Early Fall Foliage Means Your Tree Is Stressed

Early Fall FoliageFor the past few weeks, our Arborists have noted a good amount of trees that have already started changing colors and losing their leaves. Most homeowners see this as a sign of early fall; however, our arborists warn that early fall color is a cry for help.

In our area, you typically will start seeing the leaves turn at the beginning of October, hitting their peak right before the onset of November. Leaves changing color and dropping early in the year (September) is most likely a sign that your tree is sick/stressed. When trees are stressed, suffering from an insect infestation, or infected with a disease, they may stop producing chlorophyll. This speeds up the tree’s seasonal process making the leaves turn fall colors and drop earlier than usual.

Common Stressors That Could Be Causing Early Leaf Drop:

On top of insects infestation and diseases, the stressors below can lead to early leaf drop.

  • Heat stress
  • Sunscald
  • Trunk injuries from mowers
  • Lack of water
  • Lack of nutrients
  • Soil Compaction

Is Your Tree Showing Early Fall Foliage? 

Or Call 703.573.3029


4 Things to Do If Your Tree Is Stressed:

These 4 steps are the most important steps of Fall tree care. They will help combat your tree’s stressors, keep your tree healthy, and prepare your tree for the winter season.

Early Fall FoliageFeed With Bio-Stimulants: “If you are only able to do one thing for your tree this year, do a Fall bio-stimulant treatment.” recommends Kevin Sullivan, our Plant Health Care Division Leader. Bio-Stimulants contain a natural blend of sugars, bacteria, humic acid, sea kelp extract, and fungi. This mix feeds the soil and naturally fertilizes the tree. By introducing this blend to the critical root zone it will re-establish good soil composition and act as a multi-vitamin for your tree.  Fertilizing your trees with bio-stimulants strengthens the tree’s immune system and is one of the best preventative measures to keep your tree from getting sick.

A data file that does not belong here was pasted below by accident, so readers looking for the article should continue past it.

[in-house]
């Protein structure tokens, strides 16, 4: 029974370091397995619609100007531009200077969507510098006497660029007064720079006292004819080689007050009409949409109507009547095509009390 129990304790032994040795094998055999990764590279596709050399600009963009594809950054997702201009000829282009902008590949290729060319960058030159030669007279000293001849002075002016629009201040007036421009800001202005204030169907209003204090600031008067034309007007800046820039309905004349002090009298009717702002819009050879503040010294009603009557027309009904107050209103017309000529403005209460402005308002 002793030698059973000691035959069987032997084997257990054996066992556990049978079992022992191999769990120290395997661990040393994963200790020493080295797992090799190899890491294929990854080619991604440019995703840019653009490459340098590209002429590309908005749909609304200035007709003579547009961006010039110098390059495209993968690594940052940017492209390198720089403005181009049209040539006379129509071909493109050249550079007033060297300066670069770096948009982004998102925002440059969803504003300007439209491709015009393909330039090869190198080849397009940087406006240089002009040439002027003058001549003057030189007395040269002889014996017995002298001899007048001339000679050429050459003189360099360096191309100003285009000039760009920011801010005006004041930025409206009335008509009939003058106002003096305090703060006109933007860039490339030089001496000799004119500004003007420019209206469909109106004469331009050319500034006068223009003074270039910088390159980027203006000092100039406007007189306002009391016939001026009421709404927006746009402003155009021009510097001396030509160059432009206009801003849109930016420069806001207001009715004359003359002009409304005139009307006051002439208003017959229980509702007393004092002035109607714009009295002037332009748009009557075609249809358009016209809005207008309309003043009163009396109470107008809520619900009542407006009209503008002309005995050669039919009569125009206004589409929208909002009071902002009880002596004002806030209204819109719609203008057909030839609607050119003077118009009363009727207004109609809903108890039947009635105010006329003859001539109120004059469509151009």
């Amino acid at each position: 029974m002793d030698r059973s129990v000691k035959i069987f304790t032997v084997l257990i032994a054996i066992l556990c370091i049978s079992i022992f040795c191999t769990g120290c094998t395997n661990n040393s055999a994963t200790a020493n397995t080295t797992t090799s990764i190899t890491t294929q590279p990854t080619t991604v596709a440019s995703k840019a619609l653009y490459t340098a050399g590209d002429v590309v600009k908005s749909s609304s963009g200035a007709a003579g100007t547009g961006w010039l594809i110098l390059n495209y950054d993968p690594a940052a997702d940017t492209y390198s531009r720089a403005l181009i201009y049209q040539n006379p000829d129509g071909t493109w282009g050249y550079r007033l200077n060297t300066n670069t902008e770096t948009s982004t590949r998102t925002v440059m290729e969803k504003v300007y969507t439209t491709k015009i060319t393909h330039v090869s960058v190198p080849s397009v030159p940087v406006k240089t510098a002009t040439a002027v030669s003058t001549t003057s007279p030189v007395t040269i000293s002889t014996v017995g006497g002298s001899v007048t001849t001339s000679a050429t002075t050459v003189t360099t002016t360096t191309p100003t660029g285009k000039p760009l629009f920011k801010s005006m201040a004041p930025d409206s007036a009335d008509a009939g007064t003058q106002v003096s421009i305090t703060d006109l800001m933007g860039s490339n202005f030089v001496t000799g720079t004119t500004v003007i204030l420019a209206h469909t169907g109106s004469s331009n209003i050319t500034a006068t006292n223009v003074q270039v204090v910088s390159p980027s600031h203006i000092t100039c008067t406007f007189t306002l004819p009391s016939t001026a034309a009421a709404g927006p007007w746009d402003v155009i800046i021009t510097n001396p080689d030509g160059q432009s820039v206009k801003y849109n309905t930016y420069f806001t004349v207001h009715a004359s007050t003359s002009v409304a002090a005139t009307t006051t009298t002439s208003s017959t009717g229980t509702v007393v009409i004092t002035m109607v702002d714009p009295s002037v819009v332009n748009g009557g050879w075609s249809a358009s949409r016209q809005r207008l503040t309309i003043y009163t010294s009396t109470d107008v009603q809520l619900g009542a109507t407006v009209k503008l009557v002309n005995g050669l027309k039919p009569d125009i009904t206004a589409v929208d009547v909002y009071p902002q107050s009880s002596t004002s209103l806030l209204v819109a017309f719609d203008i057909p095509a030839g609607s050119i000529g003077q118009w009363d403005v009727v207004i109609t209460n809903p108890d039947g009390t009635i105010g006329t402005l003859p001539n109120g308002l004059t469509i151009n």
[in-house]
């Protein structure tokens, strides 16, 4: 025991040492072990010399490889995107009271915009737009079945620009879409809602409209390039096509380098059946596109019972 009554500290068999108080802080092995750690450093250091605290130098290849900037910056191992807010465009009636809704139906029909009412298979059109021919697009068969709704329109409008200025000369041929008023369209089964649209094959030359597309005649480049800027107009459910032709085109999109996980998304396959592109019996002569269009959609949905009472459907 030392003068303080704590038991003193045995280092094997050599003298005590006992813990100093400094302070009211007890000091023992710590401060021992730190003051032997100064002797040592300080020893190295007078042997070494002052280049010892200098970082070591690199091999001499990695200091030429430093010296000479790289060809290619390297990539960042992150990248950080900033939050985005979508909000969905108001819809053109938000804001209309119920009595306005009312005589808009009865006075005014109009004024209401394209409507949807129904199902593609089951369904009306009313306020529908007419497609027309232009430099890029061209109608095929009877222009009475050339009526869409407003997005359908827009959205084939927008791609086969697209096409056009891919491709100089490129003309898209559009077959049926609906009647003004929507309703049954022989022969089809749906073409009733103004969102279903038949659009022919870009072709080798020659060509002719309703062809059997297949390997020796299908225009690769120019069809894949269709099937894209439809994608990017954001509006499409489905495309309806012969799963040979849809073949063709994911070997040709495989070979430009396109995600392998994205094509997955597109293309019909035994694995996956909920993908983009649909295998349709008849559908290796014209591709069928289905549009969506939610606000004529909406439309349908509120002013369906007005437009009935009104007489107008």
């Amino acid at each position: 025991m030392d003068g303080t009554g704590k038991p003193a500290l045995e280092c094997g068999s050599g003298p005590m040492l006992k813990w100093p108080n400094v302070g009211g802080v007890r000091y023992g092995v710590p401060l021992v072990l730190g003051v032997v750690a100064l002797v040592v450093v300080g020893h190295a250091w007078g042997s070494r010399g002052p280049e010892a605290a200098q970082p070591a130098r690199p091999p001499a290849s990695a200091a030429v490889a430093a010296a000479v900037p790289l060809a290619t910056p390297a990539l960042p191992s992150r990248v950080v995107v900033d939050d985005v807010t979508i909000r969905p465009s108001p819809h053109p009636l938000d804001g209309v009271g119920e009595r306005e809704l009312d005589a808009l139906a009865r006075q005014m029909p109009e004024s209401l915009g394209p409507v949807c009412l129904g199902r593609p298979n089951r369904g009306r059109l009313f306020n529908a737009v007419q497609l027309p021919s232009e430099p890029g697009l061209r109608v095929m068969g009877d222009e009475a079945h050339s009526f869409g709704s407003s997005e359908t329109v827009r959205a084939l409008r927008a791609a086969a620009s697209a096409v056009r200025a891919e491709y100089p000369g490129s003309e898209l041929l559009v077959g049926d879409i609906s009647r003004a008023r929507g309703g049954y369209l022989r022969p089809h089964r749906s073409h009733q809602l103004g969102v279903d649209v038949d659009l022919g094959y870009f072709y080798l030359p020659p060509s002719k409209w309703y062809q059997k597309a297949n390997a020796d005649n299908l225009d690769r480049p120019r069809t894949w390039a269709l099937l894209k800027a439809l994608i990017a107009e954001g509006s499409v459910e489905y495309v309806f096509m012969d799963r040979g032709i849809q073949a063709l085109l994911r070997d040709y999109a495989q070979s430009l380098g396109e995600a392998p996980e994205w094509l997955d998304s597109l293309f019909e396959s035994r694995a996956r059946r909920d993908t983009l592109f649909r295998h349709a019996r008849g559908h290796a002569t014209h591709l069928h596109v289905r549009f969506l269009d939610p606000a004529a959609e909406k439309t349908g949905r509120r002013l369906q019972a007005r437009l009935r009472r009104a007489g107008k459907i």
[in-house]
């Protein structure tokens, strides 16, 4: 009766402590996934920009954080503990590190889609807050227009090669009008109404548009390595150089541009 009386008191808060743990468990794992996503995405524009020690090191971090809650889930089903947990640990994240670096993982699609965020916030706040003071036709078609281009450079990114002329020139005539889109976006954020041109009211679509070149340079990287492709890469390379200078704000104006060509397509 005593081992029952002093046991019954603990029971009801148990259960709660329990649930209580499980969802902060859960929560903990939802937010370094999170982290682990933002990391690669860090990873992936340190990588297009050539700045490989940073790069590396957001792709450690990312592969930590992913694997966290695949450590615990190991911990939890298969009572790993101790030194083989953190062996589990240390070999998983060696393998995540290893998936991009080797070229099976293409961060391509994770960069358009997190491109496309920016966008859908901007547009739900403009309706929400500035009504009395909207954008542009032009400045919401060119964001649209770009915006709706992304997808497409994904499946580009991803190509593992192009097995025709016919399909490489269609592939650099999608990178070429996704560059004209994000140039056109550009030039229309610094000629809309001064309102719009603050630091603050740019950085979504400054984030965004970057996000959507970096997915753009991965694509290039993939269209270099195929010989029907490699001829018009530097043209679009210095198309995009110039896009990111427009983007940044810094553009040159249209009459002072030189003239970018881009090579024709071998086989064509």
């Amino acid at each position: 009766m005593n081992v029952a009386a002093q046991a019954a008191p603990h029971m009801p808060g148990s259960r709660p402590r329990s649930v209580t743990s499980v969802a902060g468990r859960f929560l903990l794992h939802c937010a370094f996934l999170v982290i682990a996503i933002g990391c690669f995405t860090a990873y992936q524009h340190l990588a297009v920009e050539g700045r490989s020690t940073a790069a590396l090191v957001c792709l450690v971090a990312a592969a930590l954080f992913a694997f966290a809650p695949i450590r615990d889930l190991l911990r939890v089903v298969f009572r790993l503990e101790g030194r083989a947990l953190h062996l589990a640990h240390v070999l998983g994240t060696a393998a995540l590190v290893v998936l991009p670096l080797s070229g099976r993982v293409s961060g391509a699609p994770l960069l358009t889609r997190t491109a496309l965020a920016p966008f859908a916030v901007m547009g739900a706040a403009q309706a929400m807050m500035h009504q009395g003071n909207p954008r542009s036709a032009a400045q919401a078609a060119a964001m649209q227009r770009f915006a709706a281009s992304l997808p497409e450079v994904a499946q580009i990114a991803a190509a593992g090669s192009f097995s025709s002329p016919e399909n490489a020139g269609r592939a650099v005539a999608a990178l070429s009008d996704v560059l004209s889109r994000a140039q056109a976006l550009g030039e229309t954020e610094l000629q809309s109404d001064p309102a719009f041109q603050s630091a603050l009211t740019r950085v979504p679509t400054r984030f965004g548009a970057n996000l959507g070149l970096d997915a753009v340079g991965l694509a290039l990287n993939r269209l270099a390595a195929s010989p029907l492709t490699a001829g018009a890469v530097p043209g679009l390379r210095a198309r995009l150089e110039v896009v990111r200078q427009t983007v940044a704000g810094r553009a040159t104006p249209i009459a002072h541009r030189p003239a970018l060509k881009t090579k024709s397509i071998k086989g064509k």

Mulch: Applying mulch around trees is one of the best things you can do for the health of your trees. Especially for young trees, mulching is a quick and cost-effective technique that protects the tree’s roots from the cold, helps retain soil moisture and organic matter. Just make sure you don’t make one of the 5 Most Common Mulching Mistakes.

Protect From Borers: At this time of year, borers are looking for stressed trees to enter and spend their winter in. When you apply a fall dormant oil spray it suffocates the overwintering insects before they have a chance to spread and damage your trees and shrubs in the spring.

Water: Although the summer heat has passed your tree can still suffer drought stress and may be recovering from the heat stress the summer caused. Make sure your trees are hydrated.

Watering Tips For Fall Tree Care:

  • Focus on the critical root zone when watering. Wetting foliage is pointless and can promote the spread of diseases.
    • DON’T use a sprinkler. This only wets the top layer of soil and doesn’t properly water the tree.
    • Water in the morning to avoid evaporation and to help trees deal with the heat throughout the day.
    • Water deeply and thoroughly 1 to 2 times a week.
      • Put your normal hose somewhere in the critical root zone.
      • Turn hose on to a dribble
      • Leave for 2-3 hours
      • Move the hose to a different spot in the critical root zone and leave for 2-3 hours. Repeat this step 1-3 times.
    • You want the soil to be moist but not soaking. You should NOT be able to make a mud ball out of the soil.
    • It’s okay for some portions of the soil to be wet and some to be dry.

 

If your tree is already showing fall color have an arborist take a look to see what’s wrong. An arborist will be able to prescribe a customized plan to solve your tree’s stress issue. Call Us at 703.573.3029 or book an appointment online.

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Samantha Huff

Samantha Huff is the marketing coordinator at RTEC Treecare. She enjoys learning about the technical aspects of trees and the insects and diseases that prey on them. She hopes that these articles can help homeowners gain control of their tree and shrub maintenance by being aware of the signs and symptoms of unhealthy trees.
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